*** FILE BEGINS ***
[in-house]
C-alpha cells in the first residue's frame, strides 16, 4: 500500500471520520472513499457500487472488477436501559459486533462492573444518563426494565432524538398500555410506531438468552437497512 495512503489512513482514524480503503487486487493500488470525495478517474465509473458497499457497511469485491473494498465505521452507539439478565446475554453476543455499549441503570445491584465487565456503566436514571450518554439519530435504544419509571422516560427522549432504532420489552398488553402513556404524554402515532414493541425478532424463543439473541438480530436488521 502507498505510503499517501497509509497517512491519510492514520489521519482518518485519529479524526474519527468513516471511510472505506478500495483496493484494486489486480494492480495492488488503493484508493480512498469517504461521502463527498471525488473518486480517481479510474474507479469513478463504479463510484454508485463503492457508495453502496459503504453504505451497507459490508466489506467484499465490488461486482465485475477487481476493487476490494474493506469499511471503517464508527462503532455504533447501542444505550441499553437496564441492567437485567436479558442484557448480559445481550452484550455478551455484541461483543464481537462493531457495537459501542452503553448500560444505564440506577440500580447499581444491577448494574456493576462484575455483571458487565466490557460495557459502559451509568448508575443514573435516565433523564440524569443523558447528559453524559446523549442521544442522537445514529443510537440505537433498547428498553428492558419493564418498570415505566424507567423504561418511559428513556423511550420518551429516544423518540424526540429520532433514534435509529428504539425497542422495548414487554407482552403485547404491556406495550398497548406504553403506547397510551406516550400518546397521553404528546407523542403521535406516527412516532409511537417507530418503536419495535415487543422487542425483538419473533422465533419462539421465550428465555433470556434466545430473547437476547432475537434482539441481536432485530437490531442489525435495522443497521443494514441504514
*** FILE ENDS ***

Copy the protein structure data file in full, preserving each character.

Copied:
[in-house]
C-alpha cells in the first residue's frame, strides 16, 4: 500500500471520520472513499457500487472488477436501559459486533462492573444518563426494565432524538398500555410506531438468552437497512 495512503489512513482514524480503503487486487493500488470525495478517474465509473458497499457497511469485491473494498465505521452507539439478565446475554453476543455499549441503570445491584465487565456503566436514571450518554439519530435504544419509571422516560427522549432504532420489552398488553402513556404524554402515532414493541425478532424463543439473541438480530436488521 502507498505510503499517501497509509497517512491519510492514520489521519482518518485519529479524526474519527468513516471511510472505506478500495483496493484494486489486480494492480495492488488503493484508493480512498469517504461521502463527498471525488473518486480517481479510474474507479469513478463504479463510484454508485463503492457508495453502496459503504453504505451497507459490508466489506467484499465490488461486482465485475477487481476493487476490494474493506469499511471503517464508527462503532455504533447501542444505550441499553437496564441492567437485567436479558442484557448480559445481550452484550455478551455484541461483543464481537462493531457495537459501542452503553448500560444505564440506577440500580447499581444491577448494574456493576462484575455483571458487565466490557460495557459502559451509568448508575443514573435516565433523564440524569443523558447528559453524559446523549442521544442522537445514529443510537440505537433498547428498553428492558419493564418498570415505566424507567423504561418511559428513556423511550420518551429516544423518540424526540429520532433514534435509529428504539425497542422495548414487554407482552403485547404491556406495550398497548406504553403506547397510551406516550400518546397521553404528546407523542403521535406516527412516532409511537417507530418503536419495535415487543422487542425483538419473533422465533419462539421465550428465555433470556434466545430473547437476547432475537434482539441481536432485530437490531442489525435495522443497521443494514441504514